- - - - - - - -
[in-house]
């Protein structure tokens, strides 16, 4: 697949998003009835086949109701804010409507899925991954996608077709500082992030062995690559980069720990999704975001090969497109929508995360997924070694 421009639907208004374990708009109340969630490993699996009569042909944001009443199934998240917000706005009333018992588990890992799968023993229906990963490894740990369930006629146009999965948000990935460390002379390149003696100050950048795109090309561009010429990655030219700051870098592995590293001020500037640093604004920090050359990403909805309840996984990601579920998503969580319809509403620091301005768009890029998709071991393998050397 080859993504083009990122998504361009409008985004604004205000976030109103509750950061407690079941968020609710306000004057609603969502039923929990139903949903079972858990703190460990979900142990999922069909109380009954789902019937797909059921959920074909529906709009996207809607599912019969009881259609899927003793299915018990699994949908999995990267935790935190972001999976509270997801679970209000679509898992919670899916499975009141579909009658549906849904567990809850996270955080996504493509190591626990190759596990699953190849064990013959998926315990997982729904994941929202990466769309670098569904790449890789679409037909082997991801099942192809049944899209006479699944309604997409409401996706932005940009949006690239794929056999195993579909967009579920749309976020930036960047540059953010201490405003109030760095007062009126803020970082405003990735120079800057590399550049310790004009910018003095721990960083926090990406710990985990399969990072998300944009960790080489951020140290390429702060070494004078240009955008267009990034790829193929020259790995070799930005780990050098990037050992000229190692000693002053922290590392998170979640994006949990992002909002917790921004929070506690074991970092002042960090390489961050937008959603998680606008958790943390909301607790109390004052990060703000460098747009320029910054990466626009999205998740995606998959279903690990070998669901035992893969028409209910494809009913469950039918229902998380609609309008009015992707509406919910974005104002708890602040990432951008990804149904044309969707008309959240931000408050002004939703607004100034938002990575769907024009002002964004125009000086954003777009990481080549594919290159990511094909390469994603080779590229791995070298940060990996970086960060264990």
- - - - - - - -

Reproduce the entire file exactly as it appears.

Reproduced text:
[in-house]
């Protein structure tokens, strides 16, 4: 697949998003009835086949109701804010409507899925991954996608077709500082992030062995690559980069720990999704975001090969497109929508995360997924070694 421009639907208004374990708009109340969630490993699996009569042909944001009443199934998240917000706005009333018992588990890992799968023993229906990963490894740990369930006629146009999965948000990935460390002379390149003696100050950048795109090309561009010429990655030219700051870098592995590293001020500037640093604004920090050359990403909805309840996984990601579920998503969580319809509403620091301005768009890029998709071991393998050397 080859993504083009990122998504361009409008985004604004205000976030109103509750950061407690079941968020609710306000004057609603969502039923929990139903949903079972858990703190460990979900142990999922069909109380009954789902019937797909059921959920074909529906709009996207809607599912019969009881259609899927003793299915018990699994949908999995990267935790935190972001999976509270997801679970209000679509898992919670899916499975009141579909009658549906849904567990809850996270955080996504493509190591626990190759596990699953190849064990013959998926315990997982729904994941929202990466769309670098569904790449890789679409037909082997991801099942192809049944899209006479699944309604997409409401996706932005940009949006690239794929056999195993579909967009579920749309976020930036960047540059953010201490405003109030760095007062009126803020970082405003990735120079800057590399550049310790004009910018003095721990960083926090990406710990985990399969990072998300944009960790080489951020140290390429702060070494004078240009955008267009990034790829193929020259790995070799930005780990050098990037050992000229190692000693002053922290590392998170979640994006949990992002909002917790921004929070506690074991970092002042960090390489961050937008959603998680606008958790943390909301607790109390004052990060703000460098747009320029910054990466626009999205998740995606998959279903690990070998669901035992893969028409209910494809009913469950039918229902998380609609309008009015992707509406919910974005104002708890602040990432951008990804149904044309969707008309959240931000408050002004939703607004100034938002990575769907024009002002964004125009000086954003777009990481080549594919290159990511094909390469994603080779590229791995070298940060990996970086960060264990």